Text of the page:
Abominable? Anything but!

For a while it seemed, you weren’t allowed to like 4x4’s anymore.  The merest mention of the words range or rover in the same sentence and would have your local Chums-of –the-World representatives chaining  themselves to whatever most resembled a production line before you could say “the end of the world is nigh”. It was said the majority of 4x4’s were bought by fashion conscious families who never so much as mounted a kerb, and being seen on the school run in a two tonne monster with a transfer box became “so very last year darling”. 

So what is one to do if the drive isn’t made from billiard board smooth tarmac, there isn’t enough room in the eco-hatchback for all of your lifestyle accessories, or children, and you can’t help but wonder if selling the Mud-Plugger was a bad idea after-all? Skoda thinks it has the answer: Step forward The Skoda Yeti Urban

Aimed squarely at the likes of Nissan’s Qashqai and Juke, not to mention Mini’s styled-by-steroids Countryman, the Yeti Urban has been designed exactly for those who like the looks, but not the running costs of a regular 4x4. Skoda’s marketing department clearly know an opportunity when they see one: The truth is it’s not a 4x4 at all; the Yeti Urban is strictly 2 wheel drive only.

It may have lost a driven axle but on the road at least theYeti is far better to drive than its looks and high-rise stance would have you believe. The driving experience is more akin to a well-sorted-hatchback than it is to a checked-shirt-n-country-music type 4x4. Because of its stiff chassis you can carry speed through corners without ever feeling that the Yeti is being asked to do more than it is capable of. The ride is smooth and composure good, and thanks to its neutral handling balance and well-weighted steering, something about it just feels right. The 1.2litre, 105bhp turbo petrol unit as fitted to “my” Yeti (there’s a diesel option too) provides surprisingly sprightly performance and despite having to work the gearbox a little harder on the hilly bits the change is both smooth and precise.

Inside too, the Yeti is equally pleasing. Neat and solid feeling switchgear fill the cabin, and if it wasn’t for the badge on the very  comfortable steering wheel, it wouldn’t take much to convince you that you were sitting in an Audi or one of VW’s finer saloons. The large glass area, slim pillars, a “command “ driving position, plus of course the extra kit that comes as standard on Urban spec Yetis – Bluetooth, sat-nav, Digital radio - , make vastly spacious interior a very nice place to be. It’s also versatile too. Each of the rear seats can be slid or tipped forward or removed completely enabling a myriad of seating and load-lugging options, and thanks to the positioning of clever hooks and lashing eyes you’ll never have any trouble carrying your passengers, mountain bike, Labrador or take-away curry, home again.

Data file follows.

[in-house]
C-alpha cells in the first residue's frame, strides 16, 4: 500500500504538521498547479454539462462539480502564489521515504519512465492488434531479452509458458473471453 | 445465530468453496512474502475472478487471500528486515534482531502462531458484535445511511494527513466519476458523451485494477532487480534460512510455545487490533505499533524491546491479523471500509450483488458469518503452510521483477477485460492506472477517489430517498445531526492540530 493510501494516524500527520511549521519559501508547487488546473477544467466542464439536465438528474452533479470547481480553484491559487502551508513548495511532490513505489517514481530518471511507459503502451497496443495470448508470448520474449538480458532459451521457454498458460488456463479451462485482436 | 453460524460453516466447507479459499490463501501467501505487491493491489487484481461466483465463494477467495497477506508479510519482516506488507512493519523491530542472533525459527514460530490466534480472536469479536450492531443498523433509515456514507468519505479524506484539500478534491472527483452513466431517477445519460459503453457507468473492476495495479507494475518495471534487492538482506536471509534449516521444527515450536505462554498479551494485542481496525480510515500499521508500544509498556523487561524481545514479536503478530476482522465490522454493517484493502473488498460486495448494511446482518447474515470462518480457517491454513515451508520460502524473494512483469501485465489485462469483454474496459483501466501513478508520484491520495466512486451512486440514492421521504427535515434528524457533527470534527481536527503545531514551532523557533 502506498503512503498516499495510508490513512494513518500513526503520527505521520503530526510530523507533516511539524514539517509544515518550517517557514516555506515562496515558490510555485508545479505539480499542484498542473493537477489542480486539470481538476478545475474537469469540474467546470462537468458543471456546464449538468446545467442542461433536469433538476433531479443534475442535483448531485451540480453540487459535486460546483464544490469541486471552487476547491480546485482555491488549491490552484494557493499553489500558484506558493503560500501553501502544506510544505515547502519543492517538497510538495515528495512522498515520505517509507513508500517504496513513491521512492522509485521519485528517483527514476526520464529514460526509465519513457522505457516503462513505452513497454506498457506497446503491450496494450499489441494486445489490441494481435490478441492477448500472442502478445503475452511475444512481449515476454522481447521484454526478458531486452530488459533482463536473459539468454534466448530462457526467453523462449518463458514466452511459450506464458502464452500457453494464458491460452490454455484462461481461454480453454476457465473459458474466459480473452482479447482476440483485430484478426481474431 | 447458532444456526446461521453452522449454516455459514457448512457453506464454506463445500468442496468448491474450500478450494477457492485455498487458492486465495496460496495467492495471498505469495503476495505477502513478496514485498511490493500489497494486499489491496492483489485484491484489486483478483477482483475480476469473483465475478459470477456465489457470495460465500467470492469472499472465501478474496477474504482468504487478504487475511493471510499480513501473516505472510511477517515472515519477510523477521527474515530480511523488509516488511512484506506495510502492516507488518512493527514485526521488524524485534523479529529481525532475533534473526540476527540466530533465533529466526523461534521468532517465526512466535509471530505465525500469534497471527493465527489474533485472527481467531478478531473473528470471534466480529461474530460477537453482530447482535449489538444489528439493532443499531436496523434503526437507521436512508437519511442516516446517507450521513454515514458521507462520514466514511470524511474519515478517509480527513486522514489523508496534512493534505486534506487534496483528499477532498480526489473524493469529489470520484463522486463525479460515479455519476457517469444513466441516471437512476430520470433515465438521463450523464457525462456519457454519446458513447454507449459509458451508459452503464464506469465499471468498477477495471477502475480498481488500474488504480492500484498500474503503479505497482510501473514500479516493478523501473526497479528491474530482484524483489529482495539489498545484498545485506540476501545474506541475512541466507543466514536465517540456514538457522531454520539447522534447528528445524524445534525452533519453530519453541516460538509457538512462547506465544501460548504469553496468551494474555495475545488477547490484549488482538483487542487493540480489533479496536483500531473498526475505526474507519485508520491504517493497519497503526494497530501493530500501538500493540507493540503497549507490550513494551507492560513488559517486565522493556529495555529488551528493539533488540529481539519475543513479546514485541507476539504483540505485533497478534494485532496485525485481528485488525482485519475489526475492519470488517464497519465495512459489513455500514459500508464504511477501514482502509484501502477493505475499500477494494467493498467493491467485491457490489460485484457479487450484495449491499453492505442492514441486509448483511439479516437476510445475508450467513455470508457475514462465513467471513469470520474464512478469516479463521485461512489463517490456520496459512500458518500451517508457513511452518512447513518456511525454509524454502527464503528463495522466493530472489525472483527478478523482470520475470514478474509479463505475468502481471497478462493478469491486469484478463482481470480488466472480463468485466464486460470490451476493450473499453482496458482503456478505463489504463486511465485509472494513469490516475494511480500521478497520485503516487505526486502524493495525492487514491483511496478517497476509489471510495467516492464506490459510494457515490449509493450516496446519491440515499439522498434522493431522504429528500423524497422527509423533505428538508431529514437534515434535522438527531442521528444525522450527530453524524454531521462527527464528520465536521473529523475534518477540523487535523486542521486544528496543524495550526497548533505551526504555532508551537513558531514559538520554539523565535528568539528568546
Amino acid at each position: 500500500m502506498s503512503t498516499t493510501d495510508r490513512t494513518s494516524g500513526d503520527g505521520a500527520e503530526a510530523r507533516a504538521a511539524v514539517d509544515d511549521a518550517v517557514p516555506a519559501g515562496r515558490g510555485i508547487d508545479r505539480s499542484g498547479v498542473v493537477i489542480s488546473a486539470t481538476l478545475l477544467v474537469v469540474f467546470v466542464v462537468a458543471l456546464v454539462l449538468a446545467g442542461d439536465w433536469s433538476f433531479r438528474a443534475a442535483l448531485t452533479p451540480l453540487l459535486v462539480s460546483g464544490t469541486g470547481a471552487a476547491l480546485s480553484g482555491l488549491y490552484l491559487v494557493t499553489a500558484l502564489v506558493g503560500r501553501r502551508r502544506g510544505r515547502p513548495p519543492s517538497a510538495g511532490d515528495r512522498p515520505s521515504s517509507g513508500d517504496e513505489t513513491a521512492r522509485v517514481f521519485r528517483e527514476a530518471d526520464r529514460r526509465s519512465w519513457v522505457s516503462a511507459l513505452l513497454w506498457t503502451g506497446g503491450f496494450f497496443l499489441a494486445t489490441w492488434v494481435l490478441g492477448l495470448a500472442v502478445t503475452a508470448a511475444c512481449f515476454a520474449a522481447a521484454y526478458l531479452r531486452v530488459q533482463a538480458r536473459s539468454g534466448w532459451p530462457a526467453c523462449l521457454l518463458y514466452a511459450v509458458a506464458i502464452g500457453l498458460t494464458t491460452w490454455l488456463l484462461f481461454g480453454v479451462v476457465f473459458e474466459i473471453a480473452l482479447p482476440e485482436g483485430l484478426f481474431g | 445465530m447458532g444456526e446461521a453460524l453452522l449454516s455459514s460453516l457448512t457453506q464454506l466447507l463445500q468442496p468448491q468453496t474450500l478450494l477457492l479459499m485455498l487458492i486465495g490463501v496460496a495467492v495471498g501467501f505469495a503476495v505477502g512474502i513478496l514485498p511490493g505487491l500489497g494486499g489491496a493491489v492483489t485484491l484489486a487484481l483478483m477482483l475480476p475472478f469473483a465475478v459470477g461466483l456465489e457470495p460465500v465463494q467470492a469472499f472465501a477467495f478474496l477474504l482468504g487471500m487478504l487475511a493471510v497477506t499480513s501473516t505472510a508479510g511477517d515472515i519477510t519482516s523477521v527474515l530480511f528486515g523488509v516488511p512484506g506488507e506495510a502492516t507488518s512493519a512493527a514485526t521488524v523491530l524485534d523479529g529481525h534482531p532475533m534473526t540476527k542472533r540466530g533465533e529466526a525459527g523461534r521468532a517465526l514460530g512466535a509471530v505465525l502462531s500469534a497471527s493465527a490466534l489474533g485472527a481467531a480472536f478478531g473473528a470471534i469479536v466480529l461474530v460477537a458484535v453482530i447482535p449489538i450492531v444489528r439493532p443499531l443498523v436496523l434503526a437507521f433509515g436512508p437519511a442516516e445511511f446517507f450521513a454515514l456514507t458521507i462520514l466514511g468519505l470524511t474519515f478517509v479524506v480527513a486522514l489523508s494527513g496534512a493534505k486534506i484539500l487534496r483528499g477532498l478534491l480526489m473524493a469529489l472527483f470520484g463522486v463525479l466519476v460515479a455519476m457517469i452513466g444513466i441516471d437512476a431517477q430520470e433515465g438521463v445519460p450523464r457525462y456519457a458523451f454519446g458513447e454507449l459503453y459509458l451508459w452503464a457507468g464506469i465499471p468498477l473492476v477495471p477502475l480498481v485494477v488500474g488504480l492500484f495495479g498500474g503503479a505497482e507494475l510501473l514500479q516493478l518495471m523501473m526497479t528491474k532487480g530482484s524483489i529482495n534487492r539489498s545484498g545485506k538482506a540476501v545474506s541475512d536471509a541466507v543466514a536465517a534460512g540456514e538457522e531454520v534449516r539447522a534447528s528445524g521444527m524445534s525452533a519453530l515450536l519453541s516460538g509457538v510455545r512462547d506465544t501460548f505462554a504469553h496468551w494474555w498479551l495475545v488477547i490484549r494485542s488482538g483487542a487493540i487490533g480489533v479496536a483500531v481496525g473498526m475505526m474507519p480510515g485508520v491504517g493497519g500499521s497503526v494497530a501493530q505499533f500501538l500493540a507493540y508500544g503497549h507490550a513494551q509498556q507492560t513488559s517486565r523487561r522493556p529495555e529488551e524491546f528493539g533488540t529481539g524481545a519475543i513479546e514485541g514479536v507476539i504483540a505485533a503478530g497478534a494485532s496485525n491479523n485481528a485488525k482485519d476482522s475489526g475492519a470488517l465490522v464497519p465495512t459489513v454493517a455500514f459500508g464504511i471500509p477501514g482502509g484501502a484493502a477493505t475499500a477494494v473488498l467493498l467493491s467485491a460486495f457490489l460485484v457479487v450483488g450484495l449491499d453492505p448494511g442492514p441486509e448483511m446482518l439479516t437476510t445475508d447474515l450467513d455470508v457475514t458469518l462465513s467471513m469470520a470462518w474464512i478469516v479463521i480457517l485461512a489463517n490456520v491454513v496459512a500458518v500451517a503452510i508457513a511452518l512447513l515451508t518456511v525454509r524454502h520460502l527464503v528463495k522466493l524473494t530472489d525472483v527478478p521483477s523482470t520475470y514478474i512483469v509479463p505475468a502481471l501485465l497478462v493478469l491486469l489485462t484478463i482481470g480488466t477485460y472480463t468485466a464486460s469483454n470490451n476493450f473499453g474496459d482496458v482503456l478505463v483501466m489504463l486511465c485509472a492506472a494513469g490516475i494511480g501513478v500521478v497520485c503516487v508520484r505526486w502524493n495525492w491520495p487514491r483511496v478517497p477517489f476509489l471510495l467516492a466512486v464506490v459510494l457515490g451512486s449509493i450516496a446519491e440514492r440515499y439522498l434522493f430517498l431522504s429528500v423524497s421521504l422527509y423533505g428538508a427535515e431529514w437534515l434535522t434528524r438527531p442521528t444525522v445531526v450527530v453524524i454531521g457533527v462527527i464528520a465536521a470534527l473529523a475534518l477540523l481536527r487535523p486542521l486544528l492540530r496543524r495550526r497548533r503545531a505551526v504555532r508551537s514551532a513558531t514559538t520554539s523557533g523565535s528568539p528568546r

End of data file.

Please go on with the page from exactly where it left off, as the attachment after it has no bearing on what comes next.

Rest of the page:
So should you get one? After all, the Yeti is never going to challenge a Defender’s off road ability when the going gets tough - but then again are you? With the right tyres fitted even a 2x4 is more than capable of getting you off a muddy festival car park or snowy driveway. Will you really ever ask it to do anything more? If the urban jungle is your default habitat and you’re yearning for something a little more adventurous then a Yeti Urban should definitely be on your radar. Quite honestly there’s absolutely nothing not to like about this car.

Skoda Yeti 1.2 TSI Urban.

Engine: 1197cc 8V 4Cyl petrol turbo
Power: 105BHP @ 5000rpm
Torque: 130lb ft @ 1550-4100rpm
Transmission: Six Speed Manual, Front wheel drive
0-62MPH: 11.8 sec.
Max Speed: 112 MPH
Combined MPG: 44.1
CO2: 149g/km
Price: £16,995

Many thanks to Skoda’s UK press office for lending us their Yeti.




Liam Bird Liam Bird

I'm Liam Bird, a freelance Motoring Writer based in the South Shropshire Marches. I currently write car reviews and road tests for a number of regional lifestyle magazines and newspapers which are distributed throughout Cheshire, Herefordshire, Shropshire, Staffordshire, Worcestershire, most of Wales and beyond.

As a member of the Welsh Group of Motoring Writers I'm as happy behind the wheel of a super-mini as I am in the latest super-car. I have press accreditation with most of the major motor manufacturers, meaning that as well as always being on the look out for further commissions, I always have a number of cars arriving each month ready to review.

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